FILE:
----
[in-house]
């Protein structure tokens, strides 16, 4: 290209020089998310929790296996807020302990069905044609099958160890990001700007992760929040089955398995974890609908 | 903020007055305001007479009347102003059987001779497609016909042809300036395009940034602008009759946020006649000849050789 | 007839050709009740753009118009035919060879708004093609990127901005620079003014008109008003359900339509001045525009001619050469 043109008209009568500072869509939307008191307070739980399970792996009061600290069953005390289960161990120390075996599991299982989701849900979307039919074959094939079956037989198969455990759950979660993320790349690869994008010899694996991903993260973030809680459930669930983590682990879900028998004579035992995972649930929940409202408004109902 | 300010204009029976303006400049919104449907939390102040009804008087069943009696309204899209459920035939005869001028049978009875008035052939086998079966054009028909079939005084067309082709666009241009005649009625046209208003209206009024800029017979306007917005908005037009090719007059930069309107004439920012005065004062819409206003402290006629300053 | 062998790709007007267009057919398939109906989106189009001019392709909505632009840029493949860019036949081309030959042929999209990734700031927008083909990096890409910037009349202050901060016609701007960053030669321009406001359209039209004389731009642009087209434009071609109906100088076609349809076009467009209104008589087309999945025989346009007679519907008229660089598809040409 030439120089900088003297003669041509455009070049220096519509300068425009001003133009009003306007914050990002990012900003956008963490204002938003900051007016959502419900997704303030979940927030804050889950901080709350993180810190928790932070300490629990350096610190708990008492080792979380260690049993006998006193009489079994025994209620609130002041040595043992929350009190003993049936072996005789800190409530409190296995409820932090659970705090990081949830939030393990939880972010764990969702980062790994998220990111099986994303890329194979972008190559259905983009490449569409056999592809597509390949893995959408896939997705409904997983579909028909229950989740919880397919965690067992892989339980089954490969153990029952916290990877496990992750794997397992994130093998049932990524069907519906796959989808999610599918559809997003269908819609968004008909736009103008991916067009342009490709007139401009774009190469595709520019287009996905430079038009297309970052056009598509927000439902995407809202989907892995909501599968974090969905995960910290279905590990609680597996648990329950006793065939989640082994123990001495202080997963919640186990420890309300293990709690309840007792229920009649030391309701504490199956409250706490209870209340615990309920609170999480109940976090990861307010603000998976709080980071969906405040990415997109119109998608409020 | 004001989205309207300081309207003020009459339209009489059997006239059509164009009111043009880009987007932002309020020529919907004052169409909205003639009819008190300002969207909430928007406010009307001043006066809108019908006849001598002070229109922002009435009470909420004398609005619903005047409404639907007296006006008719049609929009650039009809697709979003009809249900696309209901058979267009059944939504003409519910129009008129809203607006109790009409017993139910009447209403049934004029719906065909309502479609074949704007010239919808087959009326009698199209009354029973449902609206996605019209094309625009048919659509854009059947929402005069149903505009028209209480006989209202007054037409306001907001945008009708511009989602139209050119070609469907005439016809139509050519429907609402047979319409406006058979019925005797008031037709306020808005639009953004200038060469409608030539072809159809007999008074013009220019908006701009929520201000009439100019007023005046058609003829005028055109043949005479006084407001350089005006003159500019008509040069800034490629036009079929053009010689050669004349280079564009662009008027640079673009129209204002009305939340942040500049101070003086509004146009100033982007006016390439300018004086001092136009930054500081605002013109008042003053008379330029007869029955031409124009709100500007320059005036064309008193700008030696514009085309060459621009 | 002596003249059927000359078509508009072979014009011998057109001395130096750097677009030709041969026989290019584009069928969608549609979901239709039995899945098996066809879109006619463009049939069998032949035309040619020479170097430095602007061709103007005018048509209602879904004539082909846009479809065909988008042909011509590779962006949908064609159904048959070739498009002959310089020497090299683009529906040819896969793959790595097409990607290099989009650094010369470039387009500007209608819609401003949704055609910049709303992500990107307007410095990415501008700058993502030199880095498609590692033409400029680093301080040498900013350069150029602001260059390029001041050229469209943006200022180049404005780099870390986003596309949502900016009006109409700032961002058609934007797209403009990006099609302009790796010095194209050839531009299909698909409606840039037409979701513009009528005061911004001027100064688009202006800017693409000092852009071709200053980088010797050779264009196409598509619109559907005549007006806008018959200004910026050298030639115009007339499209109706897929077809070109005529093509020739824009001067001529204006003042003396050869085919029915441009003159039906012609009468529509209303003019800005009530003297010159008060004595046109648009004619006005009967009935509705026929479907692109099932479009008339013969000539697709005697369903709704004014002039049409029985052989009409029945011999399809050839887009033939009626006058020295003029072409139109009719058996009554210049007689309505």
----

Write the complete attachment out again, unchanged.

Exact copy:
[in-house]
């Protein structure tokens, strides 16, 4: 290209020089998310929790296996807020302990069905044609099958160890990001700007992760929040089955398995974890609908 | 903020007055305001007479009347102003059987001779497609016909042809300036395009940034602008009759946020006649000849050789 | 007839050709009740753009118009035919060879708004093609990127901005620079003014008109008003359900339509001045525009001619050469 043109008209009568500072869509939307008191307070739980399970792996009061600290069953005390289960161990120390075996599991299982989701849900979307039919074959094939079956037989198969455990759950979660993320790349690869994008010899694996991903993260973030809680459930669930983590682990879900028998004579035992995972649930929940409202408004109902 | 300010204009029976303006400049919104449907939390102040009804008087069943009696309204899209459920035939005869001028049978009875008035052939086998079966054009028909079939005084067309082709666009241009005649009625046209208003209206009024800029017979306007917005908005037009090719007059930069309107004439920012005065004062819409206003402290006629300053 | 062998790709007007267009057919398939109906989106189009001019392709909505632009840029493949860019036949081309030959042929999209990734700031927008083909990096890409910037009349202050901060016609701007960053030669321009406001359209039209004389731009642009087209434009071609109906100088076609349809076009467009209104008589087309999945025989346009007679519907008229660089598809040409 030439120089900088003297003669041509455009070049220096519509300068425009001003133009009003306007914050990002990012900003956008963490204002938003900051007016959502419900997704303030979940927030804050889950901080709350993180810190928790932070300490629990350096610190708990008492080792979380260690049993006998006193009489079994025994209620609130002041040595043992929350009190003993049936072996005789800190409530409190296995409820932090659970705090990081949830939030393990939880972010764990969702980062790994998220990111099986994303890329194979972008190559259905983009490449569409056999592809597509390949893995959408896939997705409904997983579909028909229950989740919880397919965690067992892989339980089954490969153990029952916290990877496990992750794997397992994130093998049932990524069907519906796959989808999610599918559809997003269908819609968004008909736009103008991916067009342009490709007139401009774009190469595709520019287009996905430079038009297309970052056009598509927000439902995407809202989907892995909501599968974090969905995960910290279905590990609680597996648990329950006793065939989640082994123990001495202080997963919640186990420890309300293990709690309840007792229920009649030391309701504490199956409250706490209870209340615990309920609170999480109940976090990861307010603000998976709080980071969906405040990415997109119109998608409020 | 004001989205309207300081309207003020009459339209009489059997006239059509164009009111043009880009987007932002309020020529919907004052169409909205003639009819008190300002969207909430928007406010009307001043006066809108019908006849001598002070229109922002009435009470909420004398609005619903005047409404639907007296006006008719049609929009650039009809697709979003009809249900696309209901058979267009059944939504003409519910129009008129809203607006109790009409017993139910009447209403049934004029719906065909309502479609074949704007010239919808087959009326009698199209009354029973449902609206996605019209094309625009048919659509854009059947929402005069149903505009028209209480006989209202007054037409306001907001945008009708511009989602139209050119070609469907005439016809139509050519429907609402047979319409406006058979019925005797008031037709306020808005639009953004200038060469409608030539072809159809007999008074013009220019908006701009929520201000009439100019007023005046058609003829005028055109043949005479006084407001350089005006003159500019008509040069800034490629036009079929053009010689050669004349280079564009662009008027640079673009129209204002009305939340942040500049101070003086509004146009100033982007006016390439300018004086001092136009930054500081605002013109008042003053008379330029007869029955031409124009709100500007320059005036064309008193700008030696514009085309060459621009 | 002596003249059927000359078509508009072979014009011998057109001395130096750097677009030709041969026989290019584009069928969608549609979901239709039995899945098996066809879109006619463009049939069998032949035309040619020479170097430095602007061709103007005018048509209602879904004539082909846009479809065909988008042909011509590779962006949908064609159904048959070739498009002959310089020497090299683009529906040819896969793959790595097409990607290099989009650094010369470039387009500007209608819609401003949704055609910049709303992500990107307007410095990415501008700058993502030199880095498609590692033409400029680093301080040498900013350069150029602001260059390029001041050229469209943006200022180049404005780099870390986003596309949502900016009006109409700032961002058609934007797209403009990006099609302009790796010095194209050839531009299909698909409606840039037409979701513009009528005061911004001027100064688009202006800017693409000092852009071709200053980088010797050779264009196409598509619109559907005549007006806008018959200004910026050298030639115009007339499209109706897929077809070109005529093509020739824009001067001529204006003042003396050869085919029915441009003159039906012609009468529509209303003019800005009530003297010159008060004595046109648009004619006005009967009935509705026929479907692109099932479009008339013969000539697709005697369903709704004014002039049409029985052989009409029945011999399809050839887009033939009626006058020295003029072409139109009719058996009554210049007689309505």